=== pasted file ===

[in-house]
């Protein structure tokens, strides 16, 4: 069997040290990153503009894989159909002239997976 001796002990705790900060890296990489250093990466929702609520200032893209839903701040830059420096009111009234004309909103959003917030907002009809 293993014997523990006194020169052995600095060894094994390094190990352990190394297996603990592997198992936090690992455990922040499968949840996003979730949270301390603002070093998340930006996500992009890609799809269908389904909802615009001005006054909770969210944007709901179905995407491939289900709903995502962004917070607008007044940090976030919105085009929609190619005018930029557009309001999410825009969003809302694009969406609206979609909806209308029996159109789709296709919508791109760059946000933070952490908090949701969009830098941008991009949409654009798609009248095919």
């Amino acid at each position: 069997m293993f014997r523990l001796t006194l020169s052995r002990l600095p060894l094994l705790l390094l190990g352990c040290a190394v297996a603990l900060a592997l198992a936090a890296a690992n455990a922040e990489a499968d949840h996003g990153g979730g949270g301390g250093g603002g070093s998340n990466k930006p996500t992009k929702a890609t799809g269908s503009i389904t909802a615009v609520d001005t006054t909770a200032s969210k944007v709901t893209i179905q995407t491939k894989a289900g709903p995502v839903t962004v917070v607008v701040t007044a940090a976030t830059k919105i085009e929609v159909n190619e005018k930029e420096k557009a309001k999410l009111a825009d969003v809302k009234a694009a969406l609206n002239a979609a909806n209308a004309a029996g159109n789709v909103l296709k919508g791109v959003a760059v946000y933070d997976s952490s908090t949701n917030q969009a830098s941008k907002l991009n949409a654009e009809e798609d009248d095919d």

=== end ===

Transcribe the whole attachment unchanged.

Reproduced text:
[in-house]
């Protein structure tokens, strides 16, 4: 069997040290990153503009894989159909002239997976 001796002990705790900060890296990489250093990466929702609520200032893209839903701040830059420096009111009234004309909103959003917030907002009809 293993014997523990006194020169052995600095060894094994390094190990352990190394297996603990592997198992936090690992455990922040499968949840996003979730949270301390603002070093998340930006996500992009890609799809269908389904909802615009001005006054909770969210944007709901179905995407491939289900709903995502962004917070607008007044940090976030919105085009929609190619005018930029557009309001999410825009969003809302694009969406609206979609909806209308029996159109789709296709919508791109760059946000933070952490908090949701969009830098941008991009949409654009798609009248095919």
């Amino acid at each position: 069997m293993f014997r523990l001796t006194l020169s052995r002990l600095p060894l094994l705790l390094l190990g352990c040290a190394v297996a603990l900060a592997l198992a936090a890296a690992n455990a922040e990489a499968d949840h996003g990153g979730g949270g301390g250093g603002g070093s998340n990466k930006p996500t992009k929702a890609t799809g269908s503009i389904t909802a615009v609520d001005t006054t909770a200032s969210k944007v709901t893209i179905q995407t491939k894989a289900g709903p995502v839903t962004v917070v607008v701040t007044a940090a976030t830059k919105i085009e929609v159909n190619e005018k930029e420096k557009a309001k999410l009111a825009d969003v809302k009234a694009a969406l609206n002239a979609a909806n209308a004309a029996g159109n789709v909103l296709k919508g791109v959003a760059v946000y933070d997976s952490s908090t949701n917030q969009a830098s941008k907002l991009n949409a654009e009809e798609d009248d095919d």